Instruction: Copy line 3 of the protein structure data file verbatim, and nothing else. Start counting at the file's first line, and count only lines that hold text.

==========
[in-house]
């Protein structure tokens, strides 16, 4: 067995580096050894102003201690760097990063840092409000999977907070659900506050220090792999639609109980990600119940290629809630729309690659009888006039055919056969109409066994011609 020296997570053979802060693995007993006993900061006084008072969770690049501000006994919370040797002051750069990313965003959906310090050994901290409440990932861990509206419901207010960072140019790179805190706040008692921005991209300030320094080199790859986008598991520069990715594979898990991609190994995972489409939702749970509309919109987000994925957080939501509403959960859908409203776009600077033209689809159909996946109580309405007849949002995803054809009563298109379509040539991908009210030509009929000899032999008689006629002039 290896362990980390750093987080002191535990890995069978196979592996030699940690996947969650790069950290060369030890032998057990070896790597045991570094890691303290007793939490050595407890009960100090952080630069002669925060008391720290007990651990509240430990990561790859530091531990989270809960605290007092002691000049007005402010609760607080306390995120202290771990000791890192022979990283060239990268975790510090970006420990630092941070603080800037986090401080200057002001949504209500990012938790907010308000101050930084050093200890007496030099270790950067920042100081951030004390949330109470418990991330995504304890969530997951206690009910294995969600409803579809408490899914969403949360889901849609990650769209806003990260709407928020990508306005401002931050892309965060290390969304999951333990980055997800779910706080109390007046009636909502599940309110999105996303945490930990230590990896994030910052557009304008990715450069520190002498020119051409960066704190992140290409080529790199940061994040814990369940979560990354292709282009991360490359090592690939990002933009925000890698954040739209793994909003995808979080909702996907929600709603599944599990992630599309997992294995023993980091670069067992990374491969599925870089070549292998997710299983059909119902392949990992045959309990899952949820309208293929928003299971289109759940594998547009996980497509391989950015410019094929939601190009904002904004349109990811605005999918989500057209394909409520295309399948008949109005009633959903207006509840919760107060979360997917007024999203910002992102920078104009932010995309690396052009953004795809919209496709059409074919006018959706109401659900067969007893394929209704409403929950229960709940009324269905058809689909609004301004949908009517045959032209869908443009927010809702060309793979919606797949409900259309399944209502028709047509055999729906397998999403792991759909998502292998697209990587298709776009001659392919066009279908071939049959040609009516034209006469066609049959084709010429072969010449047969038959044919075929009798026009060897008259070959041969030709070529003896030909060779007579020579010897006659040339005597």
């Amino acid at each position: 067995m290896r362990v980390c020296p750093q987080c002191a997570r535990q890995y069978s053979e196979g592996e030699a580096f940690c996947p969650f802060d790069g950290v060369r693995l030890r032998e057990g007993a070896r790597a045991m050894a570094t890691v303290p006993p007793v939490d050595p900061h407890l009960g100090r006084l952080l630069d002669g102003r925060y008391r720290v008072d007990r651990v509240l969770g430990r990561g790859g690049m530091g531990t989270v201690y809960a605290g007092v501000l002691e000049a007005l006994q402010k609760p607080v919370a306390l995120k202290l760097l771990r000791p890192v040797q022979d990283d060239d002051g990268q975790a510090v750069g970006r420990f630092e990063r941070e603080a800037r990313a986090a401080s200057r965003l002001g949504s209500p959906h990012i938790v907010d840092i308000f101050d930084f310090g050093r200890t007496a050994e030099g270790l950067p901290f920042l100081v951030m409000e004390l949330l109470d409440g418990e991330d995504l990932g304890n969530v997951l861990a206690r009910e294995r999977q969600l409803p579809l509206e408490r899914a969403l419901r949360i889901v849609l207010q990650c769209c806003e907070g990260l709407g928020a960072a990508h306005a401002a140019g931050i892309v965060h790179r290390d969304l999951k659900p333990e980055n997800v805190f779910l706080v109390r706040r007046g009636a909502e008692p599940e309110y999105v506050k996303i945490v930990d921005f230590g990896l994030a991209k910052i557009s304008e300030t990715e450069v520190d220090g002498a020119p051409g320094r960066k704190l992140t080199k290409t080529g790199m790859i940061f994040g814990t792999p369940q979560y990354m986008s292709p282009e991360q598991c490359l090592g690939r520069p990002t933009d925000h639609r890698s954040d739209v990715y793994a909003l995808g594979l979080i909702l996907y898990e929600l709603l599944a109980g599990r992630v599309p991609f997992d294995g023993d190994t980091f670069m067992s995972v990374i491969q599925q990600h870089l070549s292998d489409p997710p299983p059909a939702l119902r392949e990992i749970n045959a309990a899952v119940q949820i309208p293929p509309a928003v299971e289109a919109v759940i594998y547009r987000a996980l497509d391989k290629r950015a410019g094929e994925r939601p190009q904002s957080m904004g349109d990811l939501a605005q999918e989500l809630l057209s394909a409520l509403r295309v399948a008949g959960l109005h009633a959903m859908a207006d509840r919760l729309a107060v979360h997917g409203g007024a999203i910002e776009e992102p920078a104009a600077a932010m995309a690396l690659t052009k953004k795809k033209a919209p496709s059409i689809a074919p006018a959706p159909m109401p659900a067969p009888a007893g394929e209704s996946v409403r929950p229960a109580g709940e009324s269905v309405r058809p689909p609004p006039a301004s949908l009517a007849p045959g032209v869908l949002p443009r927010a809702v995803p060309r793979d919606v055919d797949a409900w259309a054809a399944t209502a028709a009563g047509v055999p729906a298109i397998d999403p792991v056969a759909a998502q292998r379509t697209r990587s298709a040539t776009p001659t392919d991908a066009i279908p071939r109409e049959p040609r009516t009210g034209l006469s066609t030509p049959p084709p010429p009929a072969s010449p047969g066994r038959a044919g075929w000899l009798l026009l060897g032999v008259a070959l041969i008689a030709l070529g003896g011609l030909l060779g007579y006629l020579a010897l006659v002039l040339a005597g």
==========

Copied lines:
């Amino acid at each position: 067995m290896r362990v980390c020296p750093q987080c002191a997570r535990q890995y069978s053979e196979g592996e030699a580096f940690c996947p969650f802060d790069g950290v060369r693995l030890r032998e057990g007993a070896r790597a045991m050894a570094t890691v303290p006993p007793v939490d050595p900061h407890l009960g100090r006084l952080l630069d002669g102003r925060y008391r720290v008072d007990r651990v509240l969770g430990r990561g790859g690049m530091g531990t989270v201690y809960a605290g007092v501000l002691e000049a007005l006994q402010k609760p607080v919370a306390l995120k202290l760097l771990r000791p890192v040797q022979d990283d060239d002051g990268q975790a510090v750069g970006r420990f630092e990063r941070e603080a800037r990313a986090a401080s200057r965003l002001g949504s209500p959906h990012i938790v907010d840092i308000f101050d930084f310090g050093r200890t007496a050994e030099g270790l950067p901290f920042l100081v951030m409000e004390l949330l109470d409440g418990e991330d995504l990932g304890n969530v997951l861990a206690r009910e294995r999977q969600l409803p579809l509206e408490r899914a969403l419901r949360i889901v849609l207010q990650c769209c806003e907070g990260l709407g928020a960072a990508h306005a401002a140019g931050i892309v965060h790179r290390d969304l999951k659900p333990e980055n997800v805190f779910l706080v109390r706040r007046g009636a909502e008692p599940e309110y999105v506050k996303i945490v930990d921005f230590g990896l994030a991209k910052i557009s304008e300030t990715e450069v520190d220090g002498a020119p051409g320094r960066k704190l992140t080199k290409t080529g790199m790859i940061f994040g814990t792999p369940q979560y990354m986008s292709p282009e991360q598991c490359l090592g690939r520069p990002t933009d925000h639609r890698s954040d739209v990715y793994a909003l995808g594979l979080i909702l996907y898990e929600l709603l599944a109980g599990r992630v599309p991609f997992d294995g023993d190994t980091f670069m067992s995972v990374i491969q599925q990600h870089l070549s292998d489409p997710p299983p059909a939702l119902r392949e990992i749970n045959a309990a899952v119940q949820i309208p293929p509309a928003v299971e289109a919109v759940i594998y547009r987000a996980l497509d391989k290629r950015a410019g094929e994925r939601p190009q904002s957080m904004g349109d990811l939501a605005q999918e989500l809630l057209s394909a409520l509403r295309v399948a008949g959960l109005h009633a959903m859908a207006d509840r919760l729309a107060v979360h997917g409203g007024a999203i910002e776009e992102p920078a104009a600077a932010m995309a690396l690659t052009k953004k795809k033209a919209p496709s059409i689809a074919p006018a959706p159909m109401p659900a067969p009888a007893g394929e209704s996946v409403r929950p229960a109580g709940e009324s269905v309405r058809p689909p609004p006039a301004s949908l009517a007849p045959g032209v869908l949002p443009r927010a809702v995803p060309r793979d919606v055919d797949a409900w259309a054809a399944t209502a028709a009563g047509v055999p729906a298109i397998d999403p792991v056969a759909a998502q292998r379509t697209r990587s298709a040539t776009p001659t392919d991908a066009i279908p071939r109409e049959p040609r009516t009210g034209l006469s066609t030509p049959p084709p010429p009929a072969s010449p047969g066994r038959a044919g075929w000899l009798l026009l060897g032999v008259a070959l041969i008689a030709l070529g003896g011609l030909l060779g007579y006629l020579a010897l006659v002039l040339a005597g």